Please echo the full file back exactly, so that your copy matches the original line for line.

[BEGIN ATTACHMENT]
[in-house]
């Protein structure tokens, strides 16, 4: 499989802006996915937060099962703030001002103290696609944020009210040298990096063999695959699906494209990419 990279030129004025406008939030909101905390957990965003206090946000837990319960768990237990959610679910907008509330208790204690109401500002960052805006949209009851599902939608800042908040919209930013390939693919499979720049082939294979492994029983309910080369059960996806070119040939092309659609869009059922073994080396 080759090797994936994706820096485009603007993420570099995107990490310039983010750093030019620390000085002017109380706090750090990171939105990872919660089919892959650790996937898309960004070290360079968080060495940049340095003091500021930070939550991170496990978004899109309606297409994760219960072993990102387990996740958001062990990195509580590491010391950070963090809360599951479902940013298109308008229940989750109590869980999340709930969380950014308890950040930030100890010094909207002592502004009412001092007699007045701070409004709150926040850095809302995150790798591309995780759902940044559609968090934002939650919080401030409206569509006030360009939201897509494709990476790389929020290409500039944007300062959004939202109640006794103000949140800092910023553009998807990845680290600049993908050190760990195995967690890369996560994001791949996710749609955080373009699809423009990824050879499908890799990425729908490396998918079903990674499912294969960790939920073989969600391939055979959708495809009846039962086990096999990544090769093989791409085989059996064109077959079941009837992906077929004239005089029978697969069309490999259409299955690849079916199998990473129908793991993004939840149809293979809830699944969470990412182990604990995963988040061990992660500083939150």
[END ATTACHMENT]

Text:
[in-house]
């Protein structure tokens, strides 16, 4: 499989802006996915937060099962703030001002103290696609944020009210040298990096063999695959699906494209990419 990279030129004025406008939030909101905390957990965003206090946000837990319960768990237990959610679910907008509330208790204690109401500002960052805006949209009851599902939608800042908040919209930013390939693919499979720049082939294979492994029983309910080369059960996806070119040939092309659609869009059922073994080396 080759090797994936994706820096485009603007993420570099995107990490310039983010750093030019620390000085002017109380706090750090990171939105990872919660089919892959650790996937898309960004070290360079968080060495940049340095003091500021930070939550991170496990978004899109309606297409994760219960072993990102387990996740958001062990990195509580590491010391950070963090809360599951479902940013298109308008229940989750109590869980999340709930969380950014308890950040930030100890010094909207002592502004009412001092007699007045701070409004709150926040850095809302995150790798591309995780759902940044559609968090934002939650919080401030409206569509006030360009939201897509494709990476790389929020290409500039944007300062959004939202109640006794103000949140800092910023553009998807990845680290600049993908050190760990195995967690890369996560994001791949996710749609955080373009699809423009990824050879499908890799990425729908490396998918079903990674499912294969960790939920073989969600391939055979959708495809009846039962086990096999990544090769093989791409085989059996064109077959079941009837992906077929004239005089029978697969069309490999259409299955690849079916199998990473129908793991993004939840149809293979809830699944969470990412182990604990995963988040061990992660500083939150």